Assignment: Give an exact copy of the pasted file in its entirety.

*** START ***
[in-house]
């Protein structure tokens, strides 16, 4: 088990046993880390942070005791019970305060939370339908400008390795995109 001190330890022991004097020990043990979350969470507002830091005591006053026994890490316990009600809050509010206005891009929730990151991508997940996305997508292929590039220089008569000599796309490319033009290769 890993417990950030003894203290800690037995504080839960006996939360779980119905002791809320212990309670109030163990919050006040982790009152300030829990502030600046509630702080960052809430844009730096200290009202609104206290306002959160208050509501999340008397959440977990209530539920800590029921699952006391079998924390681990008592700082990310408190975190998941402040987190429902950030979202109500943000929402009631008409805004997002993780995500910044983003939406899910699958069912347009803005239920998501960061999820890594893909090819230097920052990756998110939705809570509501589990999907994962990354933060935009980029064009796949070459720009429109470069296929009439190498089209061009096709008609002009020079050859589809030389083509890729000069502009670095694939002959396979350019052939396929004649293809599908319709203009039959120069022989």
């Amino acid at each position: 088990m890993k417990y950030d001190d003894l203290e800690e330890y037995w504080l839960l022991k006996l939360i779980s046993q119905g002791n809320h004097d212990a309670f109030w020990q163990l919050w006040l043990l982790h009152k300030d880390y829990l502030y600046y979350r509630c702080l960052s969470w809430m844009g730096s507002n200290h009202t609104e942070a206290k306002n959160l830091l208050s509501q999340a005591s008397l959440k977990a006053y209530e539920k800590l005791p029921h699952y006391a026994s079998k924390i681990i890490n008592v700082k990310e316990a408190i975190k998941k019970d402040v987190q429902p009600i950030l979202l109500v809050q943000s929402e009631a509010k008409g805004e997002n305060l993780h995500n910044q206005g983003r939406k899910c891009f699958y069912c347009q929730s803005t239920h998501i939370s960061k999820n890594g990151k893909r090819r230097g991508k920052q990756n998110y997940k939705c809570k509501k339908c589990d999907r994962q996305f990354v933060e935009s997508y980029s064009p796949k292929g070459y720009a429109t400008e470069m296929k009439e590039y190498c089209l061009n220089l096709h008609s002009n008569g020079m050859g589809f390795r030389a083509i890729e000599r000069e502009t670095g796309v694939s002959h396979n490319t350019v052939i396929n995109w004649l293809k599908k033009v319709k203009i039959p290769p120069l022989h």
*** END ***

[in-house]
């Protein structure tokens, strides 16, 4: 088990046993880390942070005791019970305060939370339908400008390795995109 001190330890022991004097020990043990979350969470507002830091005591006053026994890490316990009600809050509010206005891009929730990151991508997940996305997508292929590039220089008569000599796309490319033009290769 890993417990950030003894203290800690037995504080839960006996939360779980119905002791809320212990309670109030163990919050006040982790009152300030829990502030600046509630702080960052809430844009730096200290009202609104206290306002959160208050509501999340008397959440977990209530539920800590029921699952006391079998924390681990008592700082990310408190975190998941402040987190429902950030979202109500943000929402009631008409805004997002993780995500910044983003939406899910699958069912347009803005239920998501960061999820890594893909090819230097920052990756998110939705809570509501589990999907994962990354933060935009980029064009796949070459720009429109470069296929009439190498089209061009096709008609002009020079050859589809030389083509890729000069502009670095694939002959396979350019052939396929004649293809599908319709203009039959120069022989």
């Amino acid at each position: 088990m890993k417990y950030d001190d003894l203290e800690e330890y037995w504080l839960l022991k006996l939360i779980s046993q119905g002791n809320h004097d212990a309670f109030w020990q163990l919050w006040l043990l982790h009152k300030d880390y829990l502030y600046y979350r509630c702080l960052s969470w809430m844009g730096s507002n200290h009202t609104e942070a206290k306002n959160l830091l208050s509501q999340a005591s008397l959440k977990a006053y209530e539920k800590l005791p029921h699952y006391a026994s079998k924390i681990i890490n008592v700082k990310e316990a408190i975190k998941k019970d402040v987190q429902p009600i950030l979202l109500v809050q943000s929402e009631a509010k008409g805004e997002n305060l993780h995500n910044q206005g983003r939406k899910c891009f699958y069912c347009q929730s803005t239920h998501i939370s960061k999820n890594g990151k893909r090819r230097g991508k920052q990756n998110y997940k939705c809570k509501k339908c589990d999907r994962q996305f990354v933060e935009s997508y980029s064009p796949k292929g070459y720009a429109t400008e470069m296929k009439e590039y190498c089209l061009n220089l096709h008609s002009n008569g020079m050859g589809f390795r030389a083509i890729e000599r000069e502009t670095g796309v694939s002959h396979n490319t350019v052939i396929n995109w004649l293809k599908k033009v319709k203009i039959p290769p120069l022989h």